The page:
(7/13/05 8:41 pm)
Does anyone know the full text of this rhyme?|
Hi everyone--- the husband of a writer friend of mine, a charming man who loves to recite poems and nursery rhymes, is looking for the full text of an old rhyme/poem that contains the following line: " . . . she cried in accents cherry and waved her wooden leg aloft." I tried to check it in my Oxford dictionary of nursery rhymes but found nothing so I thought I'd try this board. Anyone recognize it and have the full text? Thanks!!
(7/13/05 10:52 pm)
The Wayward Boy|
It seems that others have been searching also---
I have been trying for ages to come up with the origin of the phrase "Aha
she cried and waved her wooden leg aloft!" which is often used by folks
in about their 70's for "eureka".
All I have unearthed is a dozen variations, including: "Aha she cried in
accents wild and waved her wooden leg aloft. Tis false tis false and with
her evil eye she swept the garden path" and "Aha she said in childless
glee as she shook her wooden leg aloft and her glass eye rolled noiselessly
down her dress front into the sink."
"Aha!" she cried and waved her wooden leg,
And jumped in bed,
And covered up her head,
And swore that I could not find her.
But I knew damn well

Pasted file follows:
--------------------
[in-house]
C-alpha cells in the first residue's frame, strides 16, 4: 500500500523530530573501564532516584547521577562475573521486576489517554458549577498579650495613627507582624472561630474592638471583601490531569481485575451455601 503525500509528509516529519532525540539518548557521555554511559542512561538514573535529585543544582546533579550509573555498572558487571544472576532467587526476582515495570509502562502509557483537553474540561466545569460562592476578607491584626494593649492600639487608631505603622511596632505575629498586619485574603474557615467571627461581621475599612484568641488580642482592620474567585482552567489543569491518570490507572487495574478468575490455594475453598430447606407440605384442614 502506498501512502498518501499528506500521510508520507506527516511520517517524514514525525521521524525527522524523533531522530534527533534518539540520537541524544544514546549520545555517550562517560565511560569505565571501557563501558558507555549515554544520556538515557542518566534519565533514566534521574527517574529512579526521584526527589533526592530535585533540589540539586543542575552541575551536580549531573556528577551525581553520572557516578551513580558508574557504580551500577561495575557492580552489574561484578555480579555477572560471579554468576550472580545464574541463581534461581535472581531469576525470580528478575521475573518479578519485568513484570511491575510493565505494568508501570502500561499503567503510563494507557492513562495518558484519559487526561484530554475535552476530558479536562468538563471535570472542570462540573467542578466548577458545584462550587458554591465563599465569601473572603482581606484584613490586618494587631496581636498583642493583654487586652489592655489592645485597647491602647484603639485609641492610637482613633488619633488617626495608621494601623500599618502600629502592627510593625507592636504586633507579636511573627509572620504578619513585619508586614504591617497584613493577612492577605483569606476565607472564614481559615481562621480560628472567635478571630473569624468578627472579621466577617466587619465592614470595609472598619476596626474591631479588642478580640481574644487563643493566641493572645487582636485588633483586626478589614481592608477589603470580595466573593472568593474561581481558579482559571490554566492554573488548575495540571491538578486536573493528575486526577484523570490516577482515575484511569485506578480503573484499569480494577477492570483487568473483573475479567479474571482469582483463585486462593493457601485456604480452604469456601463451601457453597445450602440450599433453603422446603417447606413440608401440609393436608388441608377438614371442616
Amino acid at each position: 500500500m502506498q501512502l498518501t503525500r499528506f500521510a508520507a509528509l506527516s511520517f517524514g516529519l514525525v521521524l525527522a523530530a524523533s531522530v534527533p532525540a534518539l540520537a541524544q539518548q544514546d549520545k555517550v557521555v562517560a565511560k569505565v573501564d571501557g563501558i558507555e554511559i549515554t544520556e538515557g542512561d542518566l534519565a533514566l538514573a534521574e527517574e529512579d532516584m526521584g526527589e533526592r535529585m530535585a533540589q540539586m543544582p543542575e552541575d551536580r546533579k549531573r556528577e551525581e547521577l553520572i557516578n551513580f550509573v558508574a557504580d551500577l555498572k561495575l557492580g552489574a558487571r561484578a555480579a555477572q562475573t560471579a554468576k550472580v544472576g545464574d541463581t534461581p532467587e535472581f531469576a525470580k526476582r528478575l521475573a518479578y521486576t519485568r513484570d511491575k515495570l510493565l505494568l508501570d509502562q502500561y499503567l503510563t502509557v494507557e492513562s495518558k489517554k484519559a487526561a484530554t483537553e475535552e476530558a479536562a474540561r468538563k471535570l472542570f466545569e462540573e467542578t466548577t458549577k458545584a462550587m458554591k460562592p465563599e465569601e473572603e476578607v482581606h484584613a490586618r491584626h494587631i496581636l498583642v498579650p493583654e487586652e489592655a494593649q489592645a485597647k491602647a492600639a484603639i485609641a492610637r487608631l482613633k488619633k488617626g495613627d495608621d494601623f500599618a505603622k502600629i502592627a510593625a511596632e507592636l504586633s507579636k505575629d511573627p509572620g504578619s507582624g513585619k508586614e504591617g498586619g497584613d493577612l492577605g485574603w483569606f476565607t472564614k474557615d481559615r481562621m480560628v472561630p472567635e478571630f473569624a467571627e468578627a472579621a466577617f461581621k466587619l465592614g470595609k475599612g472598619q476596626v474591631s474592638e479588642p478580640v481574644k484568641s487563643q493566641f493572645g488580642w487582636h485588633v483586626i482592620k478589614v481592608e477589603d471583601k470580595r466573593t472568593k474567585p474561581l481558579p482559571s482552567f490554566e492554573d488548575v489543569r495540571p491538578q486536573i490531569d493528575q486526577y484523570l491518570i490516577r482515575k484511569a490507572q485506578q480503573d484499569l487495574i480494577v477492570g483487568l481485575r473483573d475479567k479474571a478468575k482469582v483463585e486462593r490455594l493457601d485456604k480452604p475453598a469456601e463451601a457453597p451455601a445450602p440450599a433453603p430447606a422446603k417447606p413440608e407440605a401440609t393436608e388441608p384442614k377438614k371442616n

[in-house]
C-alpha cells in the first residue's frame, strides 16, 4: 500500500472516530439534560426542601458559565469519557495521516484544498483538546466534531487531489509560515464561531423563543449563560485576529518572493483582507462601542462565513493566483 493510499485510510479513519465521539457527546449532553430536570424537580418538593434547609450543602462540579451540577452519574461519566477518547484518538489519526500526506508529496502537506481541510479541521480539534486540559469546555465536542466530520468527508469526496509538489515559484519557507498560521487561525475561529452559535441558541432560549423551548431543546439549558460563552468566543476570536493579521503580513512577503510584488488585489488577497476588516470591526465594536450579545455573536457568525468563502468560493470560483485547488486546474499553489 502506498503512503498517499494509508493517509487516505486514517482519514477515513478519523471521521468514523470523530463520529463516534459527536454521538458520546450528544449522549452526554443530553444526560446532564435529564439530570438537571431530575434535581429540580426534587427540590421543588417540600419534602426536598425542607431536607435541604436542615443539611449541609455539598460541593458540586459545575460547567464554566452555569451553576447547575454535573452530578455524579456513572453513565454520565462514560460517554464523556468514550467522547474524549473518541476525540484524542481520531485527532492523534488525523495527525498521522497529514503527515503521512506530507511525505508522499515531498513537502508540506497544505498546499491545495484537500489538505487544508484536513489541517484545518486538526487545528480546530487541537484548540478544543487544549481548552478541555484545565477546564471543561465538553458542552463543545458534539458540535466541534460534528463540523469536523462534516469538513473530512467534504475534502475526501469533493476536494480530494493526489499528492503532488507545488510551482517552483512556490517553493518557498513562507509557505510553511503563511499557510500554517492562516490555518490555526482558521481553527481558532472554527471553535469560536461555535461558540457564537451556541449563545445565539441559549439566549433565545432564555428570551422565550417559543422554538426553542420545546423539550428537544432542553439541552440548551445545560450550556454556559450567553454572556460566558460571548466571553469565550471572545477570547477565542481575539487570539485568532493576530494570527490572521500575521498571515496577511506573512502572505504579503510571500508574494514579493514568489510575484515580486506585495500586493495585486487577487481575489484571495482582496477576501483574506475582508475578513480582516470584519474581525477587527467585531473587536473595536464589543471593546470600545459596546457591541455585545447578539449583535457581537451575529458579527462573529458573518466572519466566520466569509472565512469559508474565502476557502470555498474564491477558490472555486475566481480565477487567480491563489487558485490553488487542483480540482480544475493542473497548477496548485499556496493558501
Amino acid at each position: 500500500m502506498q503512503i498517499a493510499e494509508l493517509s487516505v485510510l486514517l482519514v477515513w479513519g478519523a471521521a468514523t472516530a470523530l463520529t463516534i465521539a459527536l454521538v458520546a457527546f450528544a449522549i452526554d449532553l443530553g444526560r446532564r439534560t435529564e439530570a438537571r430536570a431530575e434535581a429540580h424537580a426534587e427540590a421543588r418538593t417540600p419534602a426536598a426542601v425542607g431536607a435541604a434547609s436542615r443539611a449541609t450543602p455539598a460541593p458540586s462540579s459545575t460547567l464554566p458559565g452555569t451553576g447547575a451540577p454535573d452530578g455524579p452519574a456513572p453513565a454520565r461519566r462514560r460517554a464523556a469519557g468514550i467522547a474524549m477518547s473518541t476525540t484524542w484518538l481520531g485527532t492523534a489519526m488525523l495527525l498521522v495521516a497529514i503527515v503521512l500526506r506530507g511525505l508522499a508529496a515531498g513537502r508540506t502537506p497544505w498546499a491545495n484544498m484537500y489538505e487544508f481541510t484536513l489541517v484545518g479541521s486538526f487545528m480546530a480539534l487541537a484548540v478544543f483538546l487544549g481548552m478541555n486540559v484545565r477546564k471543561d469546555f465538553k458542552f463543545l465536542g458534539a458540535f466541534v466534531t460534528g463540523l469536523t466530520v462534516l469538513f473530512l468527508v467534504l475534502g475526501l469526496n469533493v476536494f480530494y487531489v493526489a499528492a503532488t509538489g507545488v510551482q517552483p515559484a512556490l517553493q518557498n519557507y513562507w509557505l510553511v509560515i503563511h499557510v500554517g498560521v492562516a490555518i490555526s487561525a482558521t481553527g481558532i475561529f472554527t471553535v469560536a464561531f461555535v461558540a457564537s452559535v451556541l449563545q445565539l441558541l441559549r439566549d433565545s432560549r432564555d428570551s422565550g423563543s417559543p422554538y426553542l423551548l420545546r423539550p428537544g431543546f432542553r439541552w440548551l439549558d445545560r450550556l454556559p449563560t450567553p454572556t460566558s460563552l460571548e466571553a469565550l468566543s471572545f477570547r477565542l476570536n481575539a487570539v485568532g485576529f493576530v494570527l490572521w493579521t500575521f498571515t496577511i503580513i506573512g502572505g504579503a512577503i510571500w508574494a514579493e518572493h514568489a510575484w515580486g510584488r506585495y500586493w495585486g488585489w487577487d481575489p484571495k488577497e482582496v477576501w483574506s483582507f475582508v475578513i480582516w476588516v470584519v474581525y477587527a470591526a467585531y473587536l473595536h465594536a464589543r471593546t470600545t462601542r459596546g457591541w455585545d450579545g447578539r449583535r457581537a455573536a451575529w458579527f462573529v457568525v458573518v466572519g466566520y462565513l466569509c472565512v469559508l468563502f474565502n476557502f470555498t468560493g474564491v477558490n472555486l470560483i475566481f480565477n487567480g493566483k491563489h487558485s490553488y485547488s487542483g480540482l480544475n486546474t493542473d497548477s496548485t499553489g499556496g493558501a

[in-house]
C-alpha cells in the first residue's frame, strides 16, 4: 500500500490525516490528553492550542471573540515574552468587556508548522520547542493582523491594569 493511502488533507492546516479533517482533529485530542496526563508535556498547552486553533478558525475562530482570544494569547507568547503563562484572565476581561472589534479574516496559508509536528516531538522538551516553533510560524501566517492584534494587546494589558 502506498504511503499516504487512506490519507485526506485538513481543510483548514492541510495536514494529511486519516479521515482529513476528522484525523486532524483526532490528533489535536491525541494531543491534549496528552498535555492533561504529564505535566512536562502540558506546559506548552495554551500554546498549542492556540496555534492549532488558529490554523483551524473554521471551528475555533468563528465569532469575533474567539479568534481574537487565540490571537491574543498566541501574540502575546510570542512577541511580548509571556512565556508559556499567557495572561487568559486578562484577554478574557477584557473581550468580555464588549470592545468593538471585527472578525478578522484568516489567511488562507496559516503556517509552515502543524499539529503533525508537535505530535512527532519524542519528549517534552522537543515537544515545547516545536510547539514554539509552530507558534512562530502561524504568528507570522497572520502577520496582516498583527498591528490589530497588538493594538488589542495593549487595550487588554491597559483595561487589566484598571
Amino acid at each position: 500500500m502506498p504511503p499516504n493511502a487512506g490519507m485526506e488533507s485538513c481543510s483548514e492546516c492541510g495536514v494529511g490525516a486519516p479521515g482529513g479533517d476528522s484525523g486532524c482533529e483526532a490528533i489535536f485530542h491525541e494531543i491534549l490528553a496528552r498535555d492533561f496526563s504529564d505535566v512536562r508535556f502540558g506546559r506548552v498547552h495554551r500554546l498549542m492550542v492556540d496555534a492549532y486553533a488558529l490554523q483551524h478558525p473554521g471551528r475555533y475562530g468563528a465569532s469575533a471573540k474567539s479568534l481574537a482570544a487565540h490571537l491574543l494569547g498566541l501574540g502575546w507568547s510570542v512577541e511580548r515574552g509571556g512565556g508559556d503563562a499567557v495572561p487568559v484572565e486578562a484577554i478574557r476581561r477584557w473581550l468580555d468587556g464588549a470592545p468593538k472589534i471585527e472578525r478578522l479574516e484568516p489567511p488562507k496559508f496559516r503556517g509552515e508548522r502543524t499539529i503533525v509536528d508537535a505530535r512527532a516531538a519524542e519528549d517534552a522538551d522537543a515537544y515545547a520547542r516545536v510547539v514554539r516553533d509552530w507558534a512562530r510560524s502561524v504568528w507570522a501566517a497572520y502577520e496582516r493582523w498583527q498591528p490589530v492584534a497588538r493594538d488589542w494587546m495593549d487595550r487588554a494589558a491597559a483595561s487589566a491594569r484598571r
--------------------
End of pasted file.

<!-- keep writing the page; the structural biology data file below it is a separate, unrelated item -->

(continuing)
That she lied like hell,
So I jumped in right behind her.
This is a fragment of a widely known folk song called "The Wayward Boy" and sung to the familiar tune of "The Girl I Left Behind Me." It can be found in my book *The
Erotic Muse* (2nd ed. 1991) pp. 86-87.
You can find the lyrics to “The Wayward Boy” here, although it doesn’t include “she cried in accents cherry.” This is a rude song… definitely NOT a nursery rhyme.
"Aha, she cried, as she waved her wooden leg aloft and bellered at the moon"
(7/14/05 3:05 pm)
Re: The Wayward Boy|
Ah, I LOVE this board!! Thank you, Gail, I will pass the information on to my friend!
(7/14/05 5:30 pm)
Any time. I've been busy this week, but if you continue to search "waved+her+wooden+leg" or "waved+her wooden+leg+aloft" you might find other sources. It was a fun problem and a phrase I'd not heard before. Most of the sources seem to identify it with a certain age group.